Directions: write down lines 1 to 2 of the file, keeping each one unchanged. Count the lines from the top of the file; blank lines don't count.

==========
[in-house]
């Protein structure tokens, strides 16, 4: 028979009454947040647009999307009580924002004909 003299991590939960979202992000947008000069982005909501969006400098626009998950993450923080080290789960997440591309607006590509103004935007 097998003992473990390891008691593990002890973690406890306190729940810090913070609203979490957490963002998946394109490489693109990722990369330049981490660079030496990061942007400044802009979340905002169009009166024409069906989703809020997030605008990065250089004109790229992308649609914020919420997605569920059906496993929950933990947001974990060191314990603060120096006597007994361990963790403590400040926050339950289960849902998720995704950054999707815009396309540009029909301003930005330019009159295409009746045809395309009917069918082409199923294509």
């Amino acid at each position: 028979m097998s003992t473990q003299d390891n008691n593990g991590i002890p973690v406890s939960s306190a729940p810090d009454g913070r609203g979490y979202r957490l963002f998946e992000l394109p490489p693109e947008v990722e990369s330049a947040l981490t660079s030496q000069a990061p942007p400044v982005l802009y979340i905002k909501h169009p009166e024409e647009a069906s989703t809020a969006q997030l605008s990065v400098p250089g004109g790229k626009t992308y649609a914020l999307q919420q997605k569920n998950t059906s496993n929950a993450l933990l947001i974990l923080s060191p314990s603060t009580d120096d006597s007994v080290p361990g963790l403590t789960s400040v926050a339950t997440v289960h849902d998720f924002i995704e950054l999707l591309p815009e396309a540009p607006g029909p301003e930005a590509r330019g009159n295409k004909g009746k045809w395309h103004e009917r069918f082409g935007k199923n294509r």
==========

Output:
[in-house]
């Protein structure tokens, strides 16, 4: 028979009454947040647009999307009580924002004909 003299991590939960979202992000947008000069982005909501969006400098626009998950993450923080080290789960997440591309607006590509103004935007 097998003992473990390891008691593990002890973690406890306190729940810090913070609203979490957490963002998946394109490489693109990722990369330049981490660079030496990061942007400044802009979340905002169009009166024409069906989703809020997030605008990065250089004109790229992308649609914020919420997605569920059906496993929950933990947001974990060191314990603060120096006597007994361990963790403590400040926050339950289960849902998720995704950054999707815009396309540009029909301003930005330019009159295409009746045809395309009917069918082409199923294509």